Good luck!

Obrigado!!!!

You really need to adapt the steering/forks also, which is expensive and you may not find the parts to fit your bike. And change the gearing by use of sprockets and a heavier chain. And change the tyres....it goes on and on.

Hey! Gois was really nice this year with lots of nice Portugese HUBBERS there!

Last edited by Susan; 19 Dec 2007 at 16:25. Reason: Remove non-useful content
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  #18  
Old 18 Dec 2007
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Old Outfits

My uncles outfit was built like a tank and never had any handling issues that I noticed while riding pillion or in the double chair (one behind the other). Old bikes seamed to lend themselves more to this conversion than more modern bikes. The Urals are most likely in the same mould.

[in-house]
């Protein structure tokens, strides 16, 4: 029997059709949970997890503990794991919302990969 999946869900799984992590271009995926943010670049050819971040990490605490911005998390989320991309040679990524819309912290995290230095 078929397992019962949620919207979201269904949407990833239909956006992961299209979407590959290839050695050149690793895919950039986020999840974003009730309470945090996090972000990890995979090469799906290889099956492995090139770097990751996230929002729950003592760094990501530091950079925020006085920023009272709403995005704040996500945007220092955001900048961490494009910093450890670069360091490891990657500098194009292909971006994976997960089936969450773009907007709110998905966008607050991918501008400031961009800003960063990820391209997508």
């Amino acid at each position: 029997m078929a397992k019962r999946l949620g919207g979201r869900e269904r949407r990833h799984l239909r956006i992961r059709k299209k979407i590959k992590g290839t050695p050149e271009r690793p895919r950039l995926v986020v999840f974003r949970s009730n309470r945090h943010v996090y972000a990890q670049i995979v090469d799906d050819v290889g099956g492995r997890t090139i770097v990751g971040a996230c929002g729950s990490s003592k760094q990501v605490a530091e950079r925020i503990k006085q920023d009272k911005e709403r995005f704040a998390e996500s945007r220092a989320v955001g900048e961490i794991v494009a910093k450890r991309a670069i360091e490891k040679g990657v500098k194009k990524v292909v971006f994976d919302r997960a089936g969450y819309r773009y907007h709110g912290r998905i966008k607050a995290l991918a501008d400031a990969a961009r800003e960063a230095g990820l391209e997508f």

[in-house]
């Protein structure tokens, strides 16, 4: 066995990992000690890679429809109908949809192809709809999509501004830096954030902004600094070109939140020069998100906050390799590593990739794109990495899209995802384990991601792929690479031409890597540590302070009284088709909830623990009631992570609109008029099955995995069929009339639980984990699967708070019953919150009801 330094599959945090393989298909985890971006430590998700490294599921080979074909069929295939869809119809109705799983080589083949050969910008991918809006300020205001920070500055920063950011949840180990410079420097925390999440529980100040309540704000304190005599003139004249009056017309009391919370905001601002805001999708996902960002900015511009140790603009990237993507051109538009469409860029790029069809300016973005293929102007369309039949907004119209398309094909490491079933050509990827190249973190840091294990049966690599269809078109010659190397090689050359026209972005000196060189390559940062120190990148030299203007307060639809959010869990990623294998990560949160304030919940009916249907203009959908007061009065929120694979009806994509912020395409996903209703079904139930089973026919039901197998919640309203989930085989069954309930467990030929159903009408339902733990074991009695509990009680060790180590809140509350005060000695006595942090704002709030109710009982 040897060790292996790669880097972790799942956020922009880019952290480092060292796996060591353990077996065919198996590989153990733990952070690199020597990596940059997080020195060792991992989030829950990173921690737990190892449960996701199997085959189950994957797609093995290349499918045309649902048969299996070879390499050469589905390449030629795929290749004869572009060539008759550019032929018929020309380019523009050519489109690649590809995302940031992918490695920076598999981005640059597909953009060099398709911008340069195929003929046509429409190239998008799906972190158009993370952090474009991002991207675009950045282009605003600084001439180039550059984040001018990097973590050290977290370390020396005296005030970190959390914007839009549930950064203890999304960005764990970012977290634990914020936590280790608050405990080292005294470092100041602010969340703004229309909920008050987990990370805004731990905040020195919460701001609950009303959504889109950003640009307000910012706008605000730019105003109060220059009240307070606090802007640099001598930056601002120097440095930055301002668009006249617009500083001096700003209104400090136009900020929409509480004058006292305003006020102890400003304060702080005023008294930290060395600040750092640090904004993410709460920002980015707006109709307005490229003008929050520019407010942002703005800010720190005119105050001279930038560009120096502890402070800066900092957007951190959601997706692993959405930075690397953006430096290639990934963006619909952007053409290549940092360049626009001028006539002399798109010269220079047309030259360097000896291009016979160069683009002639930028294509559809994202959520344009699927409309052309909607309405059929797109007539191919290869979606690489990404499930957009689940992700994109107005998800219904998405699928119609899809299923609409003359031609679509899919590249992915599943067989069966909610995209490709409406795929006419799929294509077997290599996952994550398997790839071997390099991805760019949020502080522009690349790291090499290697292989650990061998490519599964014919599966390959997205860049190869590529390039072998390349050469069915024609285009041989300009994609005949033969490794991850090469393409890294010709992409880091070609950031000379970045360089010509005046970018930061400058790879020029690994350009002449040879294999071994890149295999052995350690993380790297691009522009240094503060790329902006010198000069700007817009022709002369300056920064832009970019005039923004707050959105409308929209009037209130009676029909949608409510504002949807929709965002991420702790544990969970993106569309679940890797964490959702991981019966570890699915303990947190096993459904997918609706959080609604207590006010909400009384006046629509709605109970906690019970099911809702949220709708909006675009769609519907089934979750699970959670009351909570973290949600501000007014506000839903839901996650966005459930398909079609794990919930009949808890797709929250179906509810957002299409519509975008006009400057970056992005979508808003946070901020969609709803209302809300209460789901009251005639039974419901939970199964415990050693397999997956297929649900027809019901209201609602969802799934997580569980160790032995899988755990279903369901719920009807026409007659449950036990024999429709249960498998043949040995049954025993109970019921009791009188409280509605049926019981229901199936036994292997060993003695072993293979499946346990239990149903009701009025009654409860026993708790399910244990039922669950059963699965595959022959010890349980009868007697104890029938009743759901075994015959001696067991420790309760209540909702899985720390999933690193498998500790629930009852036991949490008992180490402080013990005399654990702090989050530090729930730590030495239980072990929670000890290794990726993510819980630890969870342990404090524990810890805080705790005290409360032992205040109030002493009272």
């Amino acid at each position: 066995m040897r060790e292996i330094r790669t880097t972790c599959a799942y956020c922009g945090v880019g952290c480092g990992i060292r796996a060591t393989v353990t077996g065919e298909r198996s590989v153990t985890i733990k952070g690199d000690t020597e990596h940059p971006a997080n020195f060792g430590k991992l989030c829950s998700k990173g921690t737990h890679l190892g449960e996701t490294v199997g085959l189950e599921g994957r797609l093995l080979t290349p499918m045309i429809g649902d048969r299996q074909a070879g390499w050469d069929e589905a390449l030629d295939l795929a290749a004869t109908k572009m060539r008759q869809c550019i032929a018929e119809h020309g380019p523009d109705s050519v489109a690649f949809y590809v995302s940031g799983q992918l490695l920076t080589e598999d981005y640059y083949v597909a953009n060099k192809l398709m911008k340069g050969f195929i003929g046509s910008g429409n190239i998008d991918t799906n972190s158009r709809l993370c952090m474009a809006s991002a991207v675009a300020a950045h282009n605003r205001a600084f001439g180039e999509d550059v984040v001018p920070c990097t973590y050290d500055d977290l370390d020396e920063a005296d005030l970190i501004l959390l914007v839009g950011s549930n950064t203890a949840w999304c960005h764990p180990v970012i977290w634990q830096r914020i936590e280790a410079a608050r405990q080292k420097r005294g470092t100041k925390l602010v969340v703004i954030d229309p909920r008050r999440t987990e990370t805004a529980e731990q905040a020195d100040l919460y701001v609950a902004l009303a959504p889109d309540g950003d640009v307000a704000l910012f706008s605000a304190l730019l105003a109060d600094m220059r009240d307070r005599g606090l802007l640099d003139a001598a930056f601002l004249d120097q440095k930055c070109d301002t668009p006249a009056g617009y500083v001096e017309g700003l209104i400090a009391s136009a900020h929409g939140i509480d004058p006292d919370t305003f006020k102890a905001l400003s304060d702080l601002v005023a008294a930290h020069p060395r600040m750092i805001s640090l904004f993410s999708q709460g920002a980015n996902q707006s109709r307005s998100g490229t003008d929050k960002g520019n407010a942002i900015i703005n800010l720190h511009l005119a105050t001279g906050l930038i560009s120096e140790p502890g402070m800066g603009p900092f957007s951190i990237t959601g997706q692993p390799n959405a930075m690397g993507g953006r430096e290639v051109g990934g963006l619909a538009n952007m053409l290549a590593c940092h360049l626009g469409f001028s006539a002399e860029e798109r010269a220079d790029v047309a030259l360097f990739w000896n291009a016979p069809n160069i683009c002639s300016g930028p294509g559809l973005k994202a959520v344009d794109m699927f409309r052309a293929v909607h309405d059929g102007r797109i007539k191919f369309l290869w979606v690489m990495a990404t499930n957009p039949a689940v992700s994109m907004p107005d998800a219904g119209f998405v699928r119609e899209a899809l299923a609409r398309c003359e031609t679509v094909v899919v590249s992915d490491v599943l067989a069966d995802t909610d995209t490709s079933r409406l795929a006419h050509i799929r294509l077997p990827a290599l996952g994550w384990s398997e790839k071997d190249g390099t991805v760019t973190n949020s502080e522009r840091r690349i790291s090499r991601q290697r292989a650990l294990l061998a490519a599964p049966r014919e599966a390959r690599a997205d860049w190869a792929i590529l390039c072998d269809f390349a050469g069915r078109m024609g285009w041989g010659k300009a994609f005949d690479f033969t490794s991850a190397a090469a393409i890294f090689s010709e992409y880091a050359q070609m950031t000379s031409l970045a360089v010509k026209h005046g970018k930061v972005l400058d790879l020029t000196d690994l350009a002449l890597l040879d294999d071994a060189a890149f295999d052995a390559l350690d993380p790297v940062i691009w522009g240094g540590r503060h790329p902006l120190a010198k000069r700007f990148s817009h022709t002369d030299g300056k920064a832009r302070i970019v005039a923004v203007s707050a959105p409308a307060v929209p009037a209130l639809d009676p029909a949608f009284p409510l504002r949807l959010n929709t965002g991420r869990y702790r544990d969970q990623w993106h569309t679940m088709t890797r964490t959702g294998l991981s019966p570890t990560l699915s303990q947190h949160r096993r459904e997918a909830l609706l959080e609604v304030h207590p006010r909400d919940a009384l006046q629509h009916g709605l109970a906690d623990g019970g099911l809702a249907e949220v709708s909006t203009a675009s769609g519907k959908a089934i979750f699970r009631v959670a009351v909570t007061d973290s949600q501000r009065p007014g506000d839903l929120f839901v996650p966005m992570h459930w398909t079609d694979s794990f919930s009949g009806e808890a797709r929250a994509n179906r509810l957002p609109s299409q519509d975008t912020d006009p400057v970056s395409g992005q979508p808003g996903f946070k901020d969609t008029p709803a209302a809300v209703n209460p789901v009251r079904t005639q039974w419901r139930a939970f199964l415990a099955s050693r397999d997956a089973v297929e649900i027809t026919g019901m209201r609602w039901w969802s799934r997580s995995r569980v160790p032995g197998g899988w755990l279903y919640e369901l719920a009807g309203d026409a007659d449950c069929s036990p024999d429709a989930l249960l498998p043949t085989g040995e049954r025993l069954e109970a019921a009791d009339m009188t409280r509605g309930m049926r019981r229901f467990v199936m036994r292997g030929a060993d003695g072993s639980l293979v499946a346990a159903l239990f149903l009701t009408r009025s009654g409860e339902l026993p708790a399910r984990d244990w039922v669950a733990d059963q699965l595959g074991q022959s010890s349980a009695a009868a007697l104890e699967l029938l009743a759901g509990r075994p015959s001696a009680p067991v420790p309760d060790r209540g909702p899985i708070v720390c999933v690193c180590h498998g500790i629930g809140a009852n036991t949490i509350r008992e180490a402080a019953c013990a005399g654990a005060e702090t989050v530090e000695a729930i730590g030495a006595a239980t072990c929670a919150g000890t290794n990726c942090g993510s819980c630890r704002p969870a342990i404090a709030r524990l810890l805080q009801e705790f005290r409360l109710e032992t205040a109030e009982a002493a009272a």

Cheers
Ian
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  #19  
Old 18 Dec 2007
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different story when up front...

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Originally Posted by Dessertstrom View Post
My uncles outfit was built like a tank and never had any handling issues that I noticed while riding pillion or in the double chair (one behind the other)
Hi Ian,as you say riding pillion you didnt notice any handling differences, the reason being, the skill of the rider!